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The world trade in human Trafficking is worth approximately 150 trillion us dollars, of which Africa accounts for about 13 trillion. Driven by poverty, unemployment, and the lack of prospects for a change of fate, but also by the lack of awareness of threats, primarily affects women and children.

The human trafficking mechanism is surprisingly simple. In most cases, the victim is referred to the perpetrator by a close person; a friend, cousin, and sometimes mother-in-law. Under the promise of two-three times higher earnings, she decides to leave. Upon reaching the destination, she is deprived of
documents, imprisoned, and forced into slave labor. Mainly as a housekeeper, cleaner, cook, laundress in one person. Several hours, 16-18h a day without rest and enough food, often eating up the leftovers from the perpetrators' table. Some of the less fortunate women are sold to brothels. Without health care, they have little chance of escape and return. In the case of children and being exploited for work and sexual services, they are also used for begging on the streets. About 95 percent of trafficking victims experience physical and sexual violence. Rapes and heavy beatings by the perpetrators leave a stern mark on the victims. HIV and other illnesses remind victims of what they have been through.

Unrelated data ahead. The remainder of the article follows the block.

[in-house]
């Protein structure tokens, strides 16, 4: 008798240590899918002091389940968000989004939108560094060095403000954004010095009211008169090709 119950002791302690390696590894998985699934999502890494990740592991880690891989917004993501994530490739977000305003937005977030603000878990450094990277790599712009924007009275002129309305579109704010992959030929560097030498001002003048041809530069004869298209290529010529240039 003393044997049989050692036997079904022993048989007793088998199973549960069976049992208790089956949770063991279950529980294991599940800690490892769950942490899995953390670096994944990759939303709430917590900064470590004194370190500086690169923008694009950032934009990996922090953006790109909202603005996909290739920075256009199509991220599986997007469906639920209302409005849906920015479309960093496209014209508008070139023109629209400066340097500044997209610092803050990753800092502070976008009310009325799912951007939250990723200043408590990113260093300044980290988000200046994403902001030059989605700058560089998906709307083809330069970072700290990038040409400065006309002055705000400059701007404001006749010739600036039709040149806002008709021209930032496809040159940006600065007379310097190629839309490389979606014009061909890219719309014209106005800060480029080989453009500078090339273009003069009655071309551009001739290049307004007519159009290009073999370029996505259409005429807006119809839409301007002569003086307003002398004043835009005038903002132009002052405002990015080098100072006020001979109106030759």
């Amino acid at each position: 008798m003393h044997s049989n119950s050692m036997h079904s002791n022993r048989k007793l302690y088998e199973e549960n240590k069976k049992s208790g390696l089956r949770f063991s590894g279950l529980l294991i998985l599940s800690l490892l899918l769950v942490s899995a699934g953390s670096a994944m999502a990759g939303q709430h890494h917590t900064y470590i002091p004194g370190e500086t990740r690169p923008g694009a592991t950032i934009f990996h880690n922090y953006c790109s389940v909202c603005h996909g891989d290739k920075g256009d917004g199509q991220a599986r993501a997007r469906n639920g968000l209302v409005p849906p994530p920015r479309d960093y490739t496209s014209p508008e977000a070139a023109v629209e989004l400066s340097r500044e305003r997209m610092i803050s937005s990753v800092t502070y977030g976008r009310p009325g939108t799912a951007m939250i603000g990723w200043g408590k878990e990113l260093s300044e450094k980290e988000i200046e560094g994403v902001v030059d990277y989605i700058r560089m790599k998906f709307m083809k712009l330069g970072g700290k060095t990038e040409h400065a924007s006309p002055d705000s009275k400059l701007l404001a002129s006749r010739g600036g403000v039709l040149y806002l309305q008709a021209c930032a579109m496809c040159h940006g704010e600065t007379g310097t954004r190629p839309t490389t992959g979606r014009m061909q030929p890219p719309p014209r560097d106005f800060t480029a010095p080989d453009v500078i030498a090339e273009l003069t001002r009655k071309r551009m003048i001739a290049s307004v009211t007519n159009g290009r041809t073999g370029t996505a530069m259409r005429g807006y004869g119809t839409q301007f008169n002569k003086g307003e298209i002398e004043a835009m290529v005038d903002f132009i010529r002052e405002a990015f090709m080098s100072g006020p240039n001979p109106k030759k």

Since 2010, Kenyan law has distinguished human Trafficking as a crime. In practice, however, detecting this type of crime is difficult and criminal cases against perpetrators last for years. It is even more difficult with victims sold abroad. The only chance for help is to contact organizations specialized in helping victims of Trafficking. The largest of them, operating for ten years, is HAART Kenya, which has helped and over 900 victims over the years. Financed by donors, it provides comprehensive care, starting from assistance in organizing the return, all legal and psychological assistance, and help in returning to the community.

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